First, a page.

Monday, 27 March 2017



Grape Brant
Gardening just like technology is moving onwards at a fast pace. The days when we get an allotment to grow healthy food from a cheap packet of seeds are a distant memory. We still do that, but new plants are appearing at a fast pace, either an improvement on standard varieties so they are less prone to pests and diseases, (clubroot resistant cabbage Kilaton) or just a bigger version of normal plants like strawberry (Sweet Colossus), blackcurrant (Big Ben) or potato (Amour.) Every year we plan the garden with normal plants plus something
Aronia Viking
different to create a challenge to our gardening skills and give us an interesting topic of conversation to visitors to our gardens and allotments. Often new ventures one year soon become common place through success. I first tried sweet corn many years ago and was amazed how easy it was to grow this rare crop up north, but now they are almost a normal part of many allotment rotations. Mangetout peas were once a curiosity, but as a tasty and healthy crop to consume they have become quite popular.
Although I continue to try out new plants, so do many other plot holders on the allotment site.
Saskatoon berries
Last year the new crop was sweet potatoes, but it was not very happy with our climate.
Cape Gooseberry can be successful in greenhouses, but can be quite vigorous taking up a lot of space, so try them out on a south facing fence or wall in a sheltered spot. In a good summer they can be brilliant.
Scorzonera and Salsify were two root crops I just had to try out as I was intrigued by their names. They were easy to grow, and tasty on the plate, but a lot of work in preparation for cooking for such a small return. The same applied to kohlrabi as it does not have size on its side.
Our site will now have a Kiwi on trial, so I hope it has better success than my Goji which was very rampant for about four years then got wiped out as phytophthora fungus spread through my soil before I could see my first berry.
Fig Brown Turkey
Grapes growing outdoors are my latest venture into the exotics with some success but need a decent summer and autumn to ripen up the fruit and increase the sugar content. Both Rondo and Phoenix show a lot of promise, and Regent is also good but with smaller grapes. I want to try Siegerrebe outdoors, though it can be troubled by wasps as they know the grapes are very sweet.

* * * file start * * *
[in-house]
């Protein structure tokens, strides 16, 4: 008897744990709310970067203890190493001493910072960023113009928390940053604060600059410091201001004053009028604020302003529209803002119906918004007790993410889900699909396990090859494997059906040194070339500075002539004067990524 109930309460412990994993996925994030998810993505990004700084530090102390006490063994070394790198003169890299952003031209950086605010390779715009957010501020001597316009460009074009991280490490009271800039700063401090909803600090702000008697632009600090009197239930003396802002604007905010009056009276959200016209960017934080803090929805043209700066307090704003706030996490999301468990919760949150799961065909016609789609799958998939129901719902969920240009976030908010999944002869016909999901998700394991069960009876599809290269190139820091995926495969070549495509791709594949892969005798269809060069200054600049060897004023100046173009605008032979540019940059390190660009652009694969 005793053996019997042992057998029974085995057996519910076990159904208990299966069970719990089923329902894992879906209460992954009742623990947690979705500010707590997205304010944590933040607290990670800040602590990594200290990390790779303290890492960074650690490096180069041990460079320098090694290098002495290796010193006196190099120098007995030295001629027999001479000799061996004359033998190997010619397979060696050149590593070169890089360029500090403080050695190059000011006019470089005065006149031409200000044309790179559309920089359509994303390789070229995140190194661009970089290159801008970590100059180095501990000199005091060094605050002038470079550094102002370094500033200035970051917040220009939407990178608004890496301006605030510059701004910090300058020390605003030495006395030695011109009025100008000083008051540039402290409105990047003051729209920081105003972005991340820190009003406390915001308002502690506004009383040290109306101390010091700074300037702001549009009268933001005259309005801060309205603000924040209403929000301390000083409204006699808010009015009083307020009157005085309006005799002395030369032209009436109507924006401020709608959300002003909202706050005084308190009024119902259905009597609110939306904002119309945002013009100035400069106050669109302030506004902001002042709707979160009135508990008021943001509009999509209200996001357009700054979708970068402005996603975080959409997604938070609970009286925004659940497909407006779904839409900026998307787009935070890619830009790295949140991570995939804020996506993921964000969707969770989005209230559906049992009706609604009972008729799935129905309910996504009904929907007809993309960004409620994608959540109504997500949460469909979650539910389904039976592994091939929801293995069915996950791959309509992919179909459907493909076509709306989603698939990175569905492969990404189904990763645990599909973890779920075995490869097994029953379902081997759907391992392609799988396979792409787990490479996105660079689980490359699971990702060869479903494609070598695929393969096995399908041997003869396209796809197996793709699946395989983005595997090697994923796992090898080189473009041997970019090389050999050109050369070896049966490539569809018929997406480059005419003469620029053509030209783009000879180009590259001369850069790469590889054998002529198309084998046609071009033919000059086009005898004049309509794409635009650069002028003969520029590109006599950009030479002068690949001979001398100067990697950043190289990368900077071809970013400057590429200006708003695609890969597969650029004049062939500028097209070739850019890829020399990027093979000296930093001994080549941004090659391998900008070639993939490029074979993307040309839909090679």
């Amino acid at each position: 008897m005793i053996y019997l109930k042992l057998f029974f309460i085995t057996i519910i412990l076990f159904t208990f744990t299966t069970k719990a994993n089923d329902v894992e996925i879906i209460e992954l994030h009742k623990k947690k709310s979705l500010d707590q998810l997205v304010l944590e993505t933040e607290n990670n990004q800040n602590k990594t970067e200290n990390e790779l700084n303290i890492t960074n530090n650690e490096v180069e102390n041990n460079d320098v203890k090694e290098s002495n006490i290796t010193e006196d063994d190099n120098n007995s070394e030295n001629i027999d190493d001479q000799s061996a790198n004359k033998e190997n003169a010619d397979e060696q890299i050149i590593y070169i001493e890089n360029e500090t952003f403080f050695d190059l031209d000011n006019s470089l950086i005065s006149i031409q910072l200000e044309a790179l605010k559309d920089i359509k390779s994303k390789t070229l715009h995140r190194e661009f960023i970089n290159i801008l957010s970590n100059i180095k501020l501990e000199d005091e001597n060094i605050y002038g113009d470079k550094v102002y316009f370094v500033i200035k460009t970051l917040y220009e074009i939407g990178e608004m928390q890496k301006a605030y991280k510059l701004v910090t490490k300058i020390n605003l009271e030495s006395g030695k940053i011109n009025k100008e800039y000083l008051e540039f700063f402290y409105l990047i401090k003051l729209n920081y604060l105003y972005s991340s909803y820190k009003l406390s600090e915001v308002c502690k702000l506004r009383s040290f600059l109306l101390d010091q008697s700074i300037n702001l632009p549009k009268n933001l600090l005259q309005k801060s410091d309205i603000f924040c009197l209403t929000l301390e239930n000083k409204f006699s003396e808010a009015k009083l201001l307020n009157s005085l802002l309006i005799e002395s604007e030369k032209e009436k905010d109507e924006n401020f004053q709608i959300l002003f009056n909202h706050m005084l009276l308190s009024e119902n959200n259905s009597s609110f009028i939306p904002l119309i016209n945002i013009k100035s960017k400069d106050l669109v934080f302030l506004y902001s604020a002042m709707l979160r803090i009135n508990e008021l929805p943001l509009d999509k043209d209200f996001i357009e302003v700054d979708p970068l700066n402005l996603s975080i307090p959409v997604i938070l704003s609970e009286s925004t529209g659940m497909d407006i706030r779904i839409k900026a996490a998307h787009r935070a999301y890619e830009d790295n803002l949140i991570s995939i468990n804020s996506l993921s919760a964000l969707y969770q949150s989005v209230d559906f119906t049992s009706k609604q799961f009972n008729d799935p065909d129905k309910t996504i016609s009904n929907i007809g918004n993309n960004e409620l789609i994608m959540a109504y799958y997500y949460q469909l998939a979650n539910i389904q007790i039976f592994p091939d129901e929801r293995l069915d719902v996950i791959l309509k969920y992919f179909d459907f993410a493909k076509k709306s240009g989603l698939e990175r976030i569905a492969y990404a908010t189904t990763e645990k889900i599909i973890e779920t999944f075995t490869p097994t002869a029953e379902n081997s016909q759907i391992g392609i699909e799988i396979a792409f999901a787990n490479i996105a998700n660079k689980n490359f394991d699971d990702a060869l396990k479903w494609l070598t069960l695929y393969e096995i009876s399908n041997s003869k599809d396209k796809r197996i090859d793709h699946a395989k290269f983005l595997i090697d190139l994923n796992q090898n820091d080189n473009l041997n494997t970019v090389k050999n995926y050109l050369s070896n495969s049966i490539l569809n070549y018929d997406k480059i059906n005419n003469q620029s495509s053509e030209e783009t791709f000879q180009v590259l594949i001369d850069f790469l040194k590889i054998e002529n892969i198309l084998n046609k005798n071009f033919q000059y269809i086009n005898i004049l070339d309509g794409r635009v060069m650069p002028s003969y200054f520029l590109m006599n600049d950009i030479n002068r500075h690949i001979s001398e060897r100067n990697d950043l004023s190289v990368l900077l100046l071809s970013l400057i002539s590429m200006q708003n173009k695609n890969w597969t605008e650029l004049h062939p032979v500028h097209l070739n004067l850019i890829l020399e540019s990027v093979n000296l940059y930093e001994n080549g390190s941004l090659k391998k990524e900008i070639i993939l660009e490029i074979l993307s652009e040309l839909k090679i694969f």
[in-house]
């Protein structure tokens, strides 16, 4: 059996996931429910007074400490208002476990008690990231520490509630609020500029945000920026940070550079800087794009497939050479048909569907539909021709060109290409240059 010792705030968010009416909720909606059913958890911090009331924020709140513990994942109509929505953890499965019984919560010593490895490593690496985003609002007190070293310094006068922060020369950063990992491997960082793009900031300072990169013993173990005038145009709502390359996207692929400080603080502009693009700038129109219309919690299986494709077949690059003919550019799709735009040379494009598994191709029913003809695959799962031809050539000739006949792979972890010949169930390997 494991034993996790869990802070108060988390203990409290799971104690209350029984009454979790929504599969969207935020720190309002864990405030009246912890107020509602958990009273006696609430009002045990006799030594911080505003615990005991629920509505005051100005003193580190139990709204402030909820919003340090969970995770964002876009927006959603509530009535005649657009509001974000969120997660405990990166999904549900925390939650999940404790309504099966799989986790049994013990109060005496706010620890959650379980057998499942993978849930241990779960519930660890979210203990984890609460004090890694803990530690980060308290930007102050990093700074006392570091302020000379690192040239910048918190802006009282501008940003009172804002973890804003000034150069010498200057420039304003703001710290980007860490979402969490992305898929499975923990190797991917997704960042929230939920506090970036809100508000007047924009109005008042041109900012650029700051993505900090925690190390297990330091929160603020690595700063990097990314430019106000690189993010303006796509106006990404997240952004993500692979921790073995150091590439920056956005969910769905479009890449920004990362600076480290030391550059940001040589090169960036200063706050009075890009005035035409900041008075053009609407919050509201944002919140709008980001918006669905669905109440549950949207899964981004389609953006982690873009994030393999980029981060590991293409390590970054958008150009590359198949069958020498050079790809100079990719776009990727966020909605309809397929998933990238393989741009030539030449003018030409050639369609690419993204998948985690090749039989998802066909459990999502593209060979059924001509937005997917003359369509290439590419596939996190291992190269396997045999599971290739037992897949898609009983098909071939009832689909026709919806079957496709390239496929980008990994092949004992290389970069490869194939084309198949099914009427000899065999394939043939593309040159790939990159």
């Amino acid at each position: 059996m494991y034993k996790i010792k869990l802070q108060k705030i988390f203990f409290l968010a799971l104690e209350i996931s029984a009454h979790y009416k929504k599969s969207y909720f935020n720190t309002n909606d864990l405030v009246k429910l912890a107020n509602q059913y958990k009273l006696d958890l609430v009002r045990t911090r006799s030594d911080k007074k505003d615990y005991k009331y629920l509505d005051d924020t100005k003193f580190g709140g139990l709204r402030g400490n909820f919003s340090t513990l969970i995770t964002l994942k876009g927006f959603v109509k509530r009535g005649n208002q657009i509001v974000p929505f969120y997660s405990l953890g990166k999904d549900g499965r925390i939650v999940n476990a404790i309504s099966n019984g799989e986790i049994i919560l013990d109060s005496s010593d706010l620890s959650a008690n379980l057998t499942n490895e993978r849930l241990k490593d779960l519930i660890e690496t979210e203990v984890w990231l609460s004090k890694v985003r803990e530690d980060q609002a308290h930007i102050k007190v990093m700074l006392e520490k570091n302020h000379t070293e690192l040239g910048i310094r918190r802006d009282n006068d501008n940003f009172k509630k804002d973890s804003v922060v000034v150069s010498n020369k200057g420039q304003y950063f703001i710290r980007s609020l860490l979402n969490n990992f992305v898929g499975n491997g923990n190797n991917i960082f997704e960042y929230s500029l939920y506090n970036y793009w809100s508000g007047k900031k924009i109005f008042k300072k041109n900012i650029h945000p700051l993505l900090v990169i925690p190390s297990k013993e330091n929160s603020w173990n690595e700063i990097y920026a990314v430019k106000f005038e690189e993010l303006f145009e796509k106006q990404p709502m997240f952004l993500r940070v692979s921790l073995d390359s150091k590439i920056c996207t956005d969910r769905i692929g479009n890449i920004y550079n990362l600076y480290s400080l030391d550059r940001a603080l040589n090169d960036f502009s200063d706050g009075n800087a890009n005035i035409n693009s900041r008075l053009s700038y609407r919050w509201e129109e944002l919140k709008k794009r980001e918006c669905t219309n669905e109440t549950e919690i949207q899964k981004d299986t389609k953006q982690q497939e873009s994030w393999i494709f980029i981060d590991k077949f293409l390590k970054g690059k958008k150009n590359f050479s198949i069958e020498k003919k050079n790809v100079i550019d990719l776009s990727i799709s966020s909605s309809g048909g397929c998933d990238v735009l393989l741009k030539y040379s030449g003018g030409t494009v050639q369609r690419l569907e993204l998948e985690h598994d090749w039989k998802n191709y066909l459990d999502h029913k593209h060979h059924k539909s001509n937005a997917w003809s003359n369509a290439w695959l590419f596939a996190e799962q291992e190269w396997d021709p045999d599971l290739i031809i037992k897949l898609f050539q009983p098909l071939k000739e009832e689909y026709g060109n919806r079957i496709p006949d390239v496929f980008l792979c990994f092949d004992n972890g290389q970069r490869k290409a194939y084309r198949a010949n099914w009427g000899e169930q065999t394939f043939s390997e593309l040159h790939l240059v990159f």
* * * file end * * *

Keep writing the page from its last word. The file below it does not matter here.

Figs are another success, and I am very surprised they are not widely grown as they have been very successful year after year growing against a south facing wall on my allotment site. However I started them off by the book which indicated you plant them in a deep slab lined pit with a lot of drainage and only just enough good top soil to get them started. The roots will soon escape into the soil, but the initial restriction curtails excessive vigour and encourages fruiting.
Peach Peregrine
Cherries on the new dwarfing rootstock Gisela 5 is suitable for garden culture and saskatoons and chokeberries are some of the newer kids on the block for those into healthy black berries. If you can spare the space in the greenhouse, or have a very warm windowsill try the pepper variety the Carolina Reaper. The challenge is in the growing as it really needs a hot climate, but once you get the fruit what do you do with the hottest pepper on the planet where it has to be handled with protective gloves. This is not one to add to a summer salad dish, but there is plenty information around to keep you safe and enjoy its merits, and scientists are finding beneficial effects to sufferers of osteoarthritis. It will certainly be a great topic for conversation.

Wee jobs to do this week
Planting broad beans

This could be a long week as there are a hundred wee jobs all needing attention. Broad beans and sweet peas sown last month are now needing hardened off so they can be planted on the next warm day. Onions and leeks from seed as well as tomatoes are all needing pricked out, and it is time to sow cabbage, cauliflower, sprouts, kale and any amount of salads. Then in spare moments take cuttings of early chrysanthemums and dahlias if they are big enough. Geraniums grown from cuttings last autumn have now been potted into their final pots.

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